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Shanmugam’s Press Sec: Activists crossed ‘red-line’ when they invite foreign powers or leaders into S’pore politics

The press secretary said that the letter's purpose was to divert attention from the actions of the activists.

Martino Tan | September 5, 2018 @ 09:25 pm

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This must have ranked as one of the swiftest replies by a civil servant.

Sunny Lee, Press Secretary to Minister for Home Affairs K Shanmugam, told the media on Sept. 5 evening that the minister stands by the comments he made on Sept. 2.

Shanmugam told the media at a grassroots event that it is an “absolute no-no” for Singaporeans to invite “a foreign politician to intervene in our domestic politics”.

Lee emphasised that while Singaporeans can debate vigorously on issues within Singapore, “a red-line is crossed when one invites foreign powers or foreign leaders into Singapore politics”

Letter to PM Lee

Lee’s swift reply to the media on Wednesday evening was in response to what happened earlier that day.

Three of the four Singaporeans who met with Malaysian Prime Minister Mahathir Mohamad announced publicly that they have written letters of complaint about Member of Parliament Seah Kian Peng’s allegations against them.

Historian PJ Thum and activists Kirsten Han and Jolovan Wham sent the letters to Prime Minister Lee Hsien Loong in his capacity as the Secretary-General of the People’s Action Party, indicating that Seah’s allegations are unbecoming of a PAP MP.

The letter was also sent to Charles Chong, chairman of the Select Committee on Deliberate Online Falsehoods as Seah is a committee member.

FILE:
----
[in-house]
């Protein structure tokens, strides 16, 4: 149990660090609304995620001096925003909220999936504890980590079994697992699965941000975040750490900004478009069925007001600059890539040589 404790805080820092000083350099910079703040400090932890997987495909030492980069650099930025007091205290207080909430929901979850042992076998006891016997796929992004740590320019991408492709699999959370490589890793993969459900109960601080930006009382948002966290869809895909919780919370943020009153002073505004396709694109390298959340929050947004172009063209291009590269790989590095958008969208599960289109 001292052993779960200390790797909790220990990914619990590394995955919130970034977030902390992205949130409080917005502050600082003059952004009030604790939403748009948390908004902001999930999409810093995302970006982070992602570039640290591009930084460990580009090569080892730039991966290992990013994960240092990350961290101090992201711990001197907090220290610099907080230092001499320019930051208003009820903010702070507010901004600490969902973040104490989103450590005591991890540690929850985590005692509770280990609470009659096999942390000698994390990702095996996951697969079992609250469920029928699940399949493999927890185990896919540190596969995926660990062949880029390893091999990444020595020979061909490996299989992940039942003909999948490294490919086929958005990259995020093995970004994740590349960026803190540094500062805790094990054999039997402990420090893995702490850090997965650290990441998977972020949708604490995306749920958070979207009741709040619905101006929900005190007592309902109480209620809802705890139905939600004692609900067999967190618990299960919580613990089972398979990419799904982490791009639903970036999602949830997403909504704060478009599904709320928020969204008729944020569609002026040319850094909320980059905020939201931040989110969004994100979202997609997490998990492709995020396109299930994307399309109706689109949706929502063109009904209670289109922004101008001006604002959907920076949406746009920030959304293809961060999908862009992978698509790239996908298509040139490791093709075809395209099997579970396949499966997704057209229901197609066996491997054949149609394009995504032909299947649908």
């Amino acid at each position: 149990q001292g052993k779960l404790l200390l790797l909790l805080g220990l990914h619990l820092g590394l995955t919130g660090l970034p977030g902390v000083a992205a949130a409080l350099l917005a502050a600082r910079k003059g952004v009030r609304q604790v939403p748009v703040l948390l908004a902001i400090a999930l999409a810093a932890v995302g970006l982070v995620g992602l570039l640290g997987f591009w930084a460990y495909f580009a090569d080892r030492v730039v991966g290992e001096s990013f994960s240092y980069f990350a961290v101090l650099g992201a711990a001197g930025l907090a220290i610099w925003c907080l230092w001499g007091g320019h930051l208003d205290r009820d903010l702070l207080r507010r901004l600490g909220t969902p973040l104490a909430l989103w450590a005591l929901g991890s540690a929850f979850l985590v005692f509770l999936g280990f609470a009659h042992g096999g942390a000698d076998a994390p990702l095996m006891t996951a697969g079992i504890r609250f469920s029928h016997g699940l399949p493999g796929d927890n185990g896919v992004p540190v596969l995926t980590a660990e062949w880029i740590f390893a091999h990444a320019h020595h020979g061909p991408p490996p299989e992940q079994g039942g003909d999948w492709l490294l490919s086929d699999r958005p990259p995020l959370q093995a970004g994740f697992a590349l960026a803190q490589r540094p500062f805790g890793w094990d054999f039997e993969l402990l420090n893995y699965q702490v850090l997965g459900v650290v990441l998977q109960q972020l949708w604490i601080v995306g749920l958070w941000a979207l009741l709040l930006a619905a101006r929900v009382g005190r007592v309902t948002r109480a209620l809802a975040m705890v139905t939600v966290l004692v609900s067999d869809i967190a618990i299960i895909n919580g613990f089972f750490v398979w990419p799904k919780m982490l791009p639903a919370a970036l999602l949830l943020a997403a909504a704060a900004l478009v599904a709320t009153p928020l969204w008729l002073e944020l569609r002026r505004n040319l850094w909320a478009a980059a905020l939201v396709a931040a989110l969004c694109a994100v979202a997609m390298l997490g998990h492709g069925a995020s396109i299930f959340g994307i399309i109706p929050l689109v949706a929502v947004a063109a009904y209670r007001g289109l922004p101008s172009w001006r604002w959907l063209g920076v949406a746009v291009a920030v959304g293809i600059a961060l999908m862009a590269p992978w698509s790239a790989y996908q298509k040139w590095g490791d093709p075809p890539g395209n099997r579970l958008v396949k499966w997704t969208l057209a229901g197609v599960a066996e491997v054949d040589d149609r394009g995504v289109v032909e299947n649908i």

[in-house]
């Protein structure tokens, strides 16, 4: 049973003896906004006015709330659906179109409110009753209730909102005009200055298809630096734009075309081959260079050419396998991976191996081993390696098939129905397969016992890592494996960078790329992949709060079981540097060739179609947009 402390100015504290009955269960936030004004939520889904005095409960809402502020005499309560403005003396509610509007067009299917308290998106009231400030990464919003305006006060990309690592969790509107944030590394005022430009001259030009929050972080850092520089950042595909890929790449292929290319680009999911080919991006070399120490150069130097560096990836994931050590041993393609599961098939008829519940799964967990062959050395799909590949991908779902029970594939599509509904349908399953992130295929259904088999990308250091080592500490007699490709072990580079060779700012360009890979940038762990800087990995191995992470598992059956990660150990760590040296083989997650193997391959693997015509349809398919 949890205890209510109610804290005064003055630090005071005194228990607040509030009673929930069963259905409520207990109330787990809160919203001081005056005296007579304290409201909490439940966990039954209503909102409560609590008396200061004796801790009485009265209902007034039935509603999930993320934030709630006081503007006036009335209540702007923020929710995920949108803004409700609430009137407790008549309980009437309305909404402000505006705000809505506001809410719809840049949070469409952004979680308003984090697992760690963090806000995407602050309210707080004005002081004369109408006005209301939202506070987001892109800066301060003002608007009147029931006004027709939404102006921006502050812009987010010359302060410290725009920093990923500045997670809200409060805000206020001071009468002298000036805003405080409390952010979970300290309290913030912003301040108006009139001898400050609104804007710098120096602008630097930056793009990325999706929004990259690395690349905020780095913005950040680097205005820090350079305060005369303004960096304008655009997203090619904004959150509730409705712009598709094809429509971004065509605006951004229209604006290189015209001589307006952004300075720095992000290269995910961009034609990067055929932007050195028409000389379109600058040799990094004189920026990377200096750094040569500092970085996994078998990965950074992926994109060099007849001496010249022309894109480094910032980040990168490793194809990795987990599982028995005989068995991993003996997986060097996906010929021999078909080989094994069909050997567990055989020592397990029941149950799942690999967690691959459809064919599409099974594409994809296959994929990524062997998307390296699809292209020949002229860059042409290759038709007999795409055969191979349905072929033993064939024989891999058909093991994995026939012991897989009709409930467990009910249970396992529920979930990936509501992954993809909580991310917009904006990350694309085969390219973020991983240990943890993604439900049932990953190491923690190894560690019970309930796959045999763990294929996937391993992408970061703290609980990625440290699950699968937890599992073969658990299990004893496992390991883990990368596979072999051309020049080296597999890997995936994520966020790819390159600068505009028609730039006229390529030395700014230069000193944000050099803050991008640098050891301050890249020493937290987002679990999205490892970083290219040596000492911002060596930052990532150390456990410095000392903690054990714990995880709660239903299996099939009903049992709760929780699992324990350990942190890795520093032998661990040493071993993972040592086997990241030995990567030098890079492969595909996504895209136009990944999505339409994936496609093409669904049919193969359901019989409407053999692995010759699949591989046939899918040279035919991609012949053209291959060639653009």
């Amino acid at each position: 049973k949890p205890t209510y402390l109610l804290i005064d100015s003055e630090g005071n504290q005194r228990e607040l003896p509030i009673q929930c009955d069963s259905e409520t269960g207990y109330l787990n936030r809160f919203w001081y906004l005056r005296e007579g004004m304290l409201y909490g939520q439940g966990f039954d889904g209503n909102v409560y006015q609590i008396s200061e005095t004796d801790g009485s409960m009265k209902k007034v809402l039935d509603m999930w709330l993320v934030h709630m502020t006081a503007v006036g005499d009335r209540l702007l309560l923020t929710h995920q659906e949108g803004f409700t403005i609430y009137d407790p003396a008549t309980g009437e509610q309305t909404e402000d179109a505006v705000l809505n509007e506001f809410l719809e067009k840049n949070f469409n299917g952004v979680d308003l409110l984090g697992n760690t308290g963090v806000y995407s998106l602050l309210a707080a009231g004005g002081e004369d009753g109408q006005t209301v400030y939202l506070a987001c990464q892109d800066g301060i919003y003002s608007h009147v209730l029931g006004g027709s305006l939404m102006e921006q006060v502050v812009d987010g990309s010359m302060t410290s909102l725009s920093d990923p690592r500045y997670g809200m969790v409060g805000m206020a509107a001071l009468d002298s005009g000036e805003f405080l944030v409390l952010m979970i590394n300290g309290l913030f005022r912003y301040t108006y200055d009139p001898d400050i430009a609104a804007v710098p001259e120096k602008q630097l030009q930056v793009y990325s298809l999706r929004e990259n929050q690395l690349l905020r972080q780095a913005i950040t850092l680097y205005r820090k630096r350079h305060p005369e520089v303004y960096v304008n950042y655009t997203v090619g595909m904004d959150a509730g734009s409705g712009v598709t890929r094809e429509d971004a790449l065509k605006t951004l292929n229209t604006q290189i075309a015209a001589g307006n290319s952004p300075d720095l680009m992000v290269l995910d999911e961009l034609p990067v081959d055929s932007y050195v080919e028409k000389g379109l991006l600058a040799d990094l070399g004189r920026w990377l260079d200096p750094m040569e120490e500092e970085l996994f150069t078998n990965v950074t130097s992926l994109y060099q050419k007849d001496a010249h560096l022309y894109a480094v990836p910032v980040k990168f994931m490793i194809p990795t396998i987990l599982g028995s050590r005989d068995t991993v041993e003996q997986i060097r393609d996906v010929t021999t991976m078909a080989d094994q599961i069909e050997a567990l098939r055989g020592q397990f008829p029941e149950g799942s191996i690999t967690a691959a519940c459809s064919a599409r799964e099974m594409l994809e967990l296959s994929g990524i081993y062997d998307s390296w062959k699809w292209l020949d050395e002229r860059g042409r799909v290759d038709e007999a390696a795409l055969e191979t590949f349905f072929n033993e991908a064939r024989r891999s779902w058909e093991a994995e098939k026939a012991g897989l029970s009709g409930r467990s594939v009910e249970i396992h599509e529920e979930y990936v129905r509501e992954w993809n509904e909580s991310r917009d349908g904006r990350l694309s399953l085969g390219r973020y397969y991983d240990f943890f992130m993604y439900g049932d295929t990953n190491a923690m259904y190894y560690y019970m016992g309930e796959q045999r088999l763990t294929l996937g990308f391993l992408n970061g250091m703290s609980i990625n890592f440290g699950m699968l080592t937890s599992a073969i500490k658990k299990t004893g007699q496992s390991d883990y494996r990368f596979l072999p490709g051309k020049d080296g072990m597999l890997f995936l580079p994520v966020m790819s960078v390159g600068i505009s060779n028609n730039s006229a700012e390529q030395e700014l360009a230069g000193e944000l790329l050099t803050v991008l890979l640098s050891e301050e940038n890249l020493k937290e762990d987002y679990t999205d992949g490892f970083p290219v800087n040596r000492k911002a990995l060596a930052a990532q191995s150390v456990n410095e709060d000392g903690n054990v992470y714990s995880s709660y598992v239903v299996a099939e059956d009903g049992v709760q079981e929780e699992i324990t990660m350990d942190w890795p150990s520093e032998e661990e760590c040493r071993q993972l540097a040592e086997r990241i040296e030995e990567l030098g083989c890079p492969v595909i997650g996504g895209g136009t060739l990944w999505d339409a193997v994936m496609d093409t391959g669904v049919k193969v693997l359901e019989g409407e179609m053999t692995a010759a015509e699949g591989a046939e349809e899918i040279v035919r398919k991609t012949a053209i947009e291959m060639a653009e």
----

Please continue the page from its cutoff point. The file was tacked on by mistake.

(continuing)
PM Lee, as revealed by Shanmugam’s Press Secretary, subsequently referred their letters to the Home Affairs Minister, who is Shanmugam himself.

Shanmugam’s Press Sec: Letter’s purpose was to divert attention

Lee said that the purpose of the letter was to “divert attention from the conduct of the writers”.

Lee added that while Shanmugam has no desire to prolong this matter, he would nevertheless respond to their complaints, to put the facts on the record.

Below are the facts as stated by Shanmugam’s Press Secretary:

(1) Thum, Han and Wham met Mahathir on Aug. 30. Tan Wah Piow and Sonny Liew were also present.

Thum did the following:

i) Invited Mahathir to “take leadership in Southeast Asia for the promotion of democracy, human rights, freedom of expression and freedom of information”.
ii) Invited Mahathir to address a conference about promoting democracy in Southeast Asia.

[Editor’s note: Han informed Mothership.sg that point ii) was inaccurate. It was Tan and Hishammudin who invited Mahathir to address a conference, not Thum, Wham or herself. She added that she had repeated the clarification in her response to Seah’s first Facebook post.]

iii) Posted a photo of him presenting his book, about politics in Singapore, to Mahathir.

(2) Tan, a former Singaporean and a fugitive from the law, gave an interview after the meeting, also expressing the hope that Mahathir and Malaysia could influence politics in Singapore.

(3) Wham has asked “what’s wrong” in Thum asking Mahathir to bring democracy to Singapore, and that “[i]nternational political pressure IS part of activism”.

(4) Thum believes that Singapore should be part of Malaya and declared that it was his “fervent wish” that Singapore “will one day return to our rightful place alongside our brothers and sisters in Malaya”.

He has also made several other posts, to similar effect, about Singapore being part of Malaya.

Shanmugam’s Press Sec said the activists’ actions were not patriotic

Lee said that while the activists claimed that they are patriots, he believed that it was not “patriotic to invite any foreign leader to intervene in Singapore politics, especially the leader of a country who has declared his desire to increase the price of water to Singapore by more than ten times”.

In response to media queries, an MHA spokesperson advised anyone who receives death threats to make a police report, adding that they will look into the matter accordingly.

Top photo from K Shanmugam Facebook

About Martino Tan

Martino’s parents named him after an Italian priest, Vatican's 1st ambassador to S’pore. He's inspired by the lives of Robert Kennedy & Dietrich Bonhoeffer, the words of George Orwell & William F. Buckley Jr., & the music of the Beatles.

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